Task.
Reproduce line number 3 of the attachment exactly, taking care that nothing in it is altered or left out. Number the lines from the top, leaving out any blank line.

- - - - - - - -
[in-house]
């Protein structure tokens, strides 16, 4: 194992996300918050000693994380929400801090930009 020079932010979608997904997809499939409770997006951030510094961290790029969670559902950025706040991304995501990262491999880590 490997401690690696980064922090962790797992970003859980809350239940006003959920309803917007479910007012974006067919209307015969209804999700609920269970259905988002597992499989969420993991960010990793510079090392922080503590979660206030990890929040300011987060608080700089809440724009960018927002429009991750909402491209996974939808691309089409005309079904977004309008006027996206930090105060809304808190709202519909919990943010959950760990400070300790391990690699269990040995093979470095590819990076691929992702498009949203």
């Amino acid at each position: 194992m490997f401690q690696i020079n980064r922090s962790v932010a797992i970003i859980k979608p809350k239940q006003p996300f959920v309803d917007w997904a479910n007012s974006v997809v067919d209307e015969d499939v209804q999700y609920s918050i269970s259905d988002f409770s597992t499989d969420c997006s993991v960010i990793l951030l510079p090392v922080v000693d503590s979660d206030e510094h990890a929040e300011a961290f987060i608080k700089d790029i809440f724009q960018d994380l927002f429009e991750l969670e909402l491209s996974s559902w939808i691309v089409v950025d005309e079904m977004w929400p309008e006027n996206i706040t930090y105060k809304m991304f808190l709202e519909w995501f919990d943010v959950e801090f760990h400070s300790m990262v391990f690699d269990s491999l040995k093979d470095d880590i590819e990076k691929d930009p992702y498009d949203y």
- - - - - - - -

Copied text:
């Amino acid at each position: 194992m490997f401690q690696i020079n980064r922090s962790v932010a797992i970003i859980k979608p809350k239940q006003p996300f959920v309803d917007w997904a479910n007012s974006v997809v067919d209307e015969d499939v209804q999700y609920s918050i269970s259905d988002f409770s597992t499989d969420c997006s993991v960010i990793l951030l510079p090392v922080v000693d503590s979660d206030e510094h990890a929040e300011a961290f987060i608080k700089d790029i809440f724009q960018d994380l927002f429009e991750l969670e909402l491209s996974s559902w939808i691309v089409v950025d005309e079904m977004w929400p309008e006027n996206i706040t930090y105060k809304m991304f808190l709202e519909w995501f919990d943010v959950e801090f760990h400070s300790m990262v391990f690699d269990s491999l040995k093979d470095d880590i590819e990076k691929d930009p992702y498009d949203y």